The House passed H.R. 1181 on March 16, 2017 by a vote of 240 to 175 (Roll Call 169). We have assigned pluses to the yeas because the Veterans Affairs Department determination referenced above is a clear violation of the Second Amendment, which states that "the right of the people to keep and bear Arms, shall not be infringed."
|H J RES 69: Predator Control|
|Vote Date: February 16, 2017||Vote: AYE||Good Vote.|
|This legislation (House Joint Resolution 69) would disapprove of and nullify a U.S. Department of Interior rule, "Non-Subsistence Take of Wildlife, and Public Participating and Close Procedures, on National Wildlife Refuges in Alaska," which was released in final form on August 5, 2016. According to the bill's sponsor, Don Young (R-Alaska): "Not only does this [rule] undermine Alaska's authority to manage fish and wildlife upon refuge lands, it fundamentally destroys a cooperative relationship between Alaska and the federal government. I continue to fight to protect Alaska's sovereignty and management authority and will use every tool at my discretion to strike this rule."|
The House passed H. J. Res. 69 on February 16, 2017 by a vote of 225 to 193 (Roll Call 98). We have assigned pluses to the yeas because it reaffirms Alaska's sovereign power to manage its wildlife. Since the power of wildlife management was not granted to the federal government by the Constitution, it is reserved to Alaska and the other 49 states according to the 10th Amendment.
|H J RES 43: Federal Family Planning|
|Vote Date: February 16, 2017||Vote: AYE||Good Vote.|
|This legislation (House Joint Resolution 43) would disapprove of and nullify a Health and Human Services Department (HHS) rule that prevents states from restricting federal family planning funding to a health provider, such as denying funds to a center that provides abortions, for any basis other than its ability to provide health services. Under the current rule, HHS can withhold family planning grants to any state that restricts the participation of a health provider in the family planning services grant program.|
The House passed H. J. Res. 43 on February 16, 2017 by a vote of 230 to 188 (Roll Call 99). We have assigned pluses to the yeas because this bill limits the power of an unconstitutional federal government agency. The U.S. Constitution does not authorize the federal government to get involved in healthcare, much less establish a Department of Health and Human Services, so any attempt to limit the power of an unconstitutional federal agency is a step in the right direction.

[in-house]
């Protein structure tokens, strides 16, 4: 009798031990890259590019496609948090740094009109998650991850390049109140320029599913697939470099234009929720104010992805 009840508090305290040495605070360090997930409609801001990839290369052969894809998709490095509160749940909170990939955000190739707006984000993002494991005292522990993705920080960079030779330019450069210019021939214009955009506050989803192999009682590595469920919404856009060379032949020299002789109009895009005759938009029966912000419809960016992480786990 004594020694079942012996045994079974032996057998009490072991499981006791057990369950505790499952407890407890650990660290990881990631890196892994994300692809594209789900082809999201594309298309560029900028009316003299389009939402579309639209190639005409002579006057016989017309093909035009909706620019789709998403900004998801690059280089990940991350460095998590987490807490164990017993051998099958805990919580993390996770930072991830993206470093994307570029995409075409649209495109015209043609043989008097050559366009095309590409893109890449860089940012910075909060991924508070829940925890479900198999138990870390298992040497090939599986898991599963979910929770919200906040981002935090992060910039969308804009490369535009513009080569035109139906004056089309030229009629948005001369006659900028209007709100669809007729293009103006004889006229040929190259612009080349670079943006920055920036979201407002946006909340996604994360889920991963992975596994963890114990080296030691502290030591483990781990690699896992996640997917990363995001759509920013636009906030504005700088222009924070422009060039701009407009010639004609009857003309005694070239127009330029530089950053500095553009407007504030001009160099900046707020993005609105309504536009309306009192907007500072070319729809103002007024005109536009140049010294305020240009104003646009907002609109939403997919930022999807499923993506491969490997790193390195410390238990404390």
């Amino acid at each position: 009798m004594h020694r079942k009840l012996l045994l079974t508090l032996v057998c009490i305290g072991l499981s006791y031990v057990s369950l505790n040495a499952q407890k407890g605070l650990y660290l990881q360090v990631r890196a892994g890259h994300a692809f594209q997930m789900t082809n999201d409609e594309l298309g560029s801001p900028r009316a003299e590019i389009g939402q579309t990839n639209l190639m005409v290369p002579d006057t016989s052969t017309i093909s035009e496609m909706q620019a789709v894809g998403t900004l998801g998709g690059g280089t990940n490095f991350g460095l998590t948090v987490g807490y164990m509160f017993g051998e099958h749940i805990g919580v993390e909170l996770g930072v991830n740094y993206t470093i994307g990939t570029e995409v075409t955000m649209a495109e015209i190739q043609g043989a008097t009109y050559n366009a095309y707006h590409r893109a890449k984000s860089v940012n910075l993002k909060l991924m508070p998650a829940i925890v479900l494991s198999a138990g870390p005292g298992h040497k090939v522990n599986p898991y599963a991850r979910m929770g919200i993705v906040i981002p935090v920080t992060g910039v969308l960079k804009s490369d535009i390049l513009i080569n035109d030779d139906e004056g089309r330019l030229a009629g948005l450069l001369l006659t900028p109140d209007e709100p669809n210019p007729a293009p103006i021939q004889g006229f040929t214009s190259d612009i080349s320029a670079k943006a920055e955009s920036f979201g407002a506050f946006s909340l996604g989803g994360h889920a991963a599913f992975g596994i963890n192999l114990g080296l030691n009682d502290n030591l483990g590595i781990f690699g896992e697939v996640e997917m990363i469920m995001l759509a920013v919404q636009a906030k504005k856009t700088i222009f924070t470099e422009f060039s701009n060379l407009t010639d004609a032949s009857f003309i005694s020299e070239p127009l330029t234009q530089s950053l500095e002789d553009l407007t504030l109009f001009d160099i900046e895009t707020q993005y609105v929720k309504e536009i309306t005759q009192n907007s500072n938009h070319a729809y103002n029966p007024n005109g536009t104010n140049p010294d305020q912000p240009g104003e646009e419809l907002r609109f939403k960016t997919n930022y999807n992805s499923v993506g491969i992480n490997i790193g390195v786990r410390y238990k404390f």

|H J RES 38: Stream Protection Rule|
|Vote Date: February 1, 2017||Vote: AYE||Good Vote.|
|This legislation (House Joint Resolution 38) would disapprove of and nullify the "Stream Protection Rule" issued by the Department of the Interior's Office of Surface Mining Reclamation and Enforcement in 2016. This new rule would "jeopardize thousands of coal and coal-related jobs, devastate coal producing communities, and put a majority of the country's coal reserves off limits," according to the bill's lead sponsor, Representative Bill Johnson (R-Ohio).|
The House passed H. J. Res. 38 on February 1, 2017 by a vote of 228 to 194 (Roll Call 73). We have assigned pluses to the yeas not only because the federal government has no constitutional authority to issue environmental regulations, but also because environmental regulations such as the "Stream Protection Rule" destroy jobs and increase energy costs. Also, states already protect streamwater.
|H R 7: Federal Funding for Abortion|
|Vote Date: January 24, 2017||Vote: AYE||Good Vote.|
|The No Taxpayer Funding for Abortion and Abortion Insurance Full Disclosure Act (H.R. 7) would permanently prohibit federal funds from being used to pay for abortion services or health insurance plans that include abortion coverage, as well as prohibit the District of Columbia from using its own local funds to provide or pay for abortions. Additionally, the Office of Personnel Management would be required to ensure that qualified health plans under the state exchanges were not providing abortion coverage. There is a rape, incest, and life of the mother exemption.|
The House passed H.R. 7 on January 24, 2017 by a vote of 238 to 183 (Roll Call 65). We have assigned pluses to the yeas for two reasons. First, the Constitution does not authorize the federal government to fund any healthcare-related programs. Such issues should be left up to the states, or, ideally, left to the free market. Second, abortion is the taking of an innocent human life, period. It is unconscionable that American taxpayers' money should be used to subsidize such a practice.
|H R 26: Major Regulations|
|Vote Date: January 5, 2017||Vote: AYE||Good Vote.|
|Under the Regulations from the Executive in Need of Scrutiny Act (H.R. 26), regulations would require congressional approval before any "major rule" issued by an executive branch agency could go into effect. "Major rules" would include any regulation that would have an annual economic impact of $100 million or more. The intent of the legislation is to rein in the executive branch from usurping legislative powers.|
The House passed H.R. 26 on January 5, 2017 by a vote of 237 to 187 (Roll Call 23). We have assigned pluses to the yeas not simply because of the economic impact of the "major rules," but also because all legislative powers in the Constitution are vested in Congress, not the executive branch. Mandatory rules issued by the executive branch might not be called laws, but they have the same effect as laws, and what they are called does not change the reality.
|H R 2028: Continuing Appropriations|